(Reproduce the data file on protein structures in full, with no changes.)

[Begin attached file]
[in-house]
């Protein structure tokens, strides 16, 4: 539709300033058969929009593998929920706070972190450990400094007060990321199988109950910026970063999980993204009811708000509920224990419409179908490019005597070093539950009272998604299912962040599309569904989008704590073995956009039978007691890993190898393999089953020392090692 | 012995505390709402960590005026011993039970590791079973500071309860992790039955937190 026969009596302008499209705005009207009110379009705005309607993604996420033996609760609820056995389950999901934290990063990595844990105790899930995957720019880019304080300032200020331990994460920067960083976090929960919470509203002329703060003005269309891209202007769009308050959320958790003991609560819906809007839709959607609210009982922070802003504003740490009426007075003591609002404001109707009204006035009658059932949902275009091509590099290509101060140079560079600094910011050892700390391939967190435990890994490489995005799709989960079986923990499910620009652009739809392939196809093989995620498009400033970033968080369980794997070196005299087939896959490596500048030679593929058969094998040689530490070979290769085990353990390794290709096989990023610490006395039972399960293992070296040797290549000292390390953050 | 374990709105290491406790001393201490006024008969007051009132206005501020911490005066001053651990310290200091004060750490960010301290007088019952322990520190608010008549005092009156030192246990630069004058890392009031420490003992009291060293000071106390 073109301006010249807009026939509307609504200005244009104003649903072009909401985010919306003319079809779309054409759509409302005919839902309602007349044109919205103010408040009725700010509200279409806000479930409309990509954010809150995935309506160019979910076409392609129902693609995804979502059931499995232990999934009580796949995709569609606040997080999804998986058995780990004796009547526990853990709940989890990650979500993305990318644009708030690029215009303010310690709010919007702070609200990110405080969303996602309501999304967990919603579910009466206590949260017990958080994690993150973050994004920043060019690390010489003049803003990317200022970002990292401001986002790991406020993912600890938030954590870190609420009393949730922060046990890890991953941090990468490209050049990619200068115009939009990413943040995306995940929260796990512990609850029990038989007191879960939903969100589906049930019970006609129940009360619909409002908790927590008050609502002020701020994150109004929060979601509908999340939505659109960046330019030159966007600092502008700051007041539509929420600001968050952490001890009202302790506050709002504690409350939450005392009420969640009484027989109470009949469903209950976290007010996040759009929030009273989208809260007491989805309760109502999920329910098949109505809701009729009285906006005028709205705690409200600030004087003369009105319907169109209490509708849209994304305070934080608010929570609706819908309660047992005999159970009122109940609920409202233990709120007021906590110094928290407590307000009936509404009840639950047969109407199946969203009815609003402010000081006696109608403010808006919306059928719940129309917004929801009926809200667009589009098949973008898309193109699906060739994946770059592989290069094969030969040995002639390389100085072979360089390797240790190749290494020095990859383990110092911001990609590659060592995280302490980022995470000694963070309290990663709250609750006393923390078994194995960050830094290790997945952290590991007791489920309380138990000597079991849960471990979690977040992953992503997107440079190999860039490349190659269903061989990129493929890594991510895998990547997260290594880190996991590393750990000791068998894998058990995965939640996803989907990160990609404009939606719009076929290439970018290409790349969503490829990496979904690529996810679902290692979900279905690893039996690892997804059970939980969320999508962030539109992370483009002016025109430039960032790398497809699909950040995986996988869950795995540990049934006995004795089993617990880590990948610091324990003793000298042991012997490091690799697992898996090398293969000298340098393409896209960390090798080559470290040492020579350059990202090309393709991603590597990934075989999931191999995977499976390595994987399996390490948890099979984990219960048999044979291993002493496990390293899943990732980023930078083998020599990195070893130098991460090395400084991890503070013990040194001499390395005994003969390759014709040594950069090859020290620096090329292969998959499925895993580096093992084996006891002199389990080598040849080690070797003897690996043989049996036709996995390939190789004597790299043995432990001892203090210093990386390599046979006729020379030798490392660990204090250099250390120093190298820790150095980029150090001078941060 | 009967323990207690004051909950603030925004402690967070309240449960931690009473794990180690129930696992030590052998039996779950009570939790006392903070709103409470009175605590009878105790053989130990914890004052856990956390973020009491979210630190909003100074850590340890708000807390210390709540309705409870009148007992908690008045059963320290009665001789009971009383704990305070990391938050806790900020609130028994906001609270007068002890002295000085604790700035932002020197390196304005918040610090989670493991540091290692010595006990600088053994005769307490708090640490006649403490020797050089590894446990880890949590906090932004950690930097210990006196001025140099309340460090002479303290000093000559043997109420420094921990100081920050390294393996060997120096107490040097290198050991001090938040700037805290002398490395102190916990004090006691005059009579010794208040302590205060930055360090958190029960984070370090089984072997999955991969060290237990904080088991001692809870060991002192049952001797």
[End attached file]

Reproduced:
[in-house]
């Protein structure tokens, strides 16, 4: 539709300033058969929009593998929920706070972190450990400094007060990321199988109950910026970063999980993204009811708000509920224990419409179908490019005597070093539950009272998604299912962040599309569904989008704590073995956009039978007691890993190898393999089953020392090692 | 012995505390709402960590005026011993039970590791079973500071309860992790039955937190 026969009596302008499209705005009207009110379009705005309607993604996420033996609760609820056995389950999901934290990063990595844990105790899930995957720019880019304080300032200020331990994460920067960083976090929960919470509203002329703060003005269309891209202007769009308050959320958790003991609560819906809007839709959607609210009982922070802003504003740490009426007075003591609002404001109707009204006035009658059932949902275009091509590099290509101060140079560079600094910011050892700390391939967190435990890994490489995005799709989960079986923990499910620009652009739809392939196809093989995620498009400033970033968080369980794997070196005299087939896959490596500048030679593929058969094998040689530490070979290769085990353990390794290709096989990023610490006395039972399960293992070296040797290549000292390390953050 | 374990709105290491406790001393201490006024008969007051009132206005501020911490005066001053651990310290200091004060750490960010301290007088019952322990520190608010008549005092009156030192246990630069004058890392009031420490003992009291060293000071106390 073109301006010249807009026939509307609504200005244009104003649903072009909401985010919306003319079809779309054409759509409302005919839902309602007349044109919205103010408040009725700010509200279409806000479930409309990509954010809150995935309506160019979910076409392609129902693609995804979502059931499995232990999934009580796949995709569609606040997080999804998986058995780990004796009547526990853990709940989890990650979500993305990318644009708030690029215009303010310690709010919007702070609200990110405080969303996602309501999304967990919603579910009466206590949260017990958080994690993150973050994004920043060019690390010489003049803003990317200022970002990292401001986002790991406020993912600890938030954590870190609420009393949730922060046990890890991953941090990468490209050049990619200068115009939009990413943040995306995940929260796990512990609850029990038989007191879960939903969100589906049930019970006609129940009360619909409002908790927590008050609502002020701020994150109004929060979601509908999340939505659109960046330019030159966007600092502008700051007041539509929420600001968050952490001890009202302790506050709002504690409350939450005392009420969640009484027989109470009949469903209950976290007010996040759009929030009273989208809260007491989805309760109502999920329910098949109505809701009729009285906006005028709205705690409200600030004087003369009105319907169109209490509708849209994304305070934080608010929570609706819908309660047992005999159970009122109940609920409202233990709120007021906590110094928290407590307000009936509404009840639950047969109407199946969203009815609003402010000081006696109608403010808006919306059928719940129309917004929801009926809200667009589009098949973008898309193109699906060739994946770059592989290069094969030969040995002639390389100085072979360089390797240790190749290494020095990859383990110092911001990609590659060592995280302490980022995470000694963070309290990663709250609750006393923390078994194995960050830094290790997945952290590991007791489920309380138990000597079991849960471990979690977040992953992503997107440079190999860039490349190659269903061989990129493929890594991510895998990547997260290594880190996991590393750990000791068998894998058990995965939640996803989907990160990609404009939606719009076929290439970018290409790349969503490829990496979904690529996810679902290692979900279905690893039996690892997804059970939980969320999508962030539109992370483009002016025109430039960032790398497809699909950040995986996988869950795995540990049934006995004795089993617990880590990948610091324990003793000298042991012997490091690799697992898996090398293969000298340098393409896209960390090798080559470290040492020579350059990202090309393709991603590597990934075989999931191999995977499976390595994987399996390490948890099979984990219960048999044979291993002493496990390293899943990732980023930078083998020599990195070893130098991460090395400084991890503070013990040194001499390395005994003969390759014709040594950069090859020290620096090329292969998959499925895993580096093992084996006891002199389990080598040849080690070797003897690996043989049996036709996995390939190789004597790299043995432990001892203090210093990386390599046979006729020379030798490392660990204090250099250390120093190298820790150095980029150090001078941060 | 009967323990207690004051909950603030925004402690967070309240449960931690009473794990180690129930696992030590052998039996779950009570939790006392903070709103409470009175605590009878105790053989130990914890004052856990956390973020009491979210630190909003100074850590340890708000807390210390709540309705409870009148007992908690008045059963320290009665001789009971009383704990305070990391938050806790900020609130028994906001609270007068002890002295000085604790700035932002020197390196304005918040610090989670493991540091290692010595006990600088053994005769307490708090640490006649403490020797050089590894446990880890949590906090932004950690930097210990006196001025140099309340460090002479303290000093000559043997109420420094921990100081920050390294393996060997120096107490040097290198050991001090938040700037805290002398490395102190916990004090006691005059009579010794208040302590205060930055360090958190029960984070370090089984072997999955991969060290237990904080088991001692809870060991002192049952001797």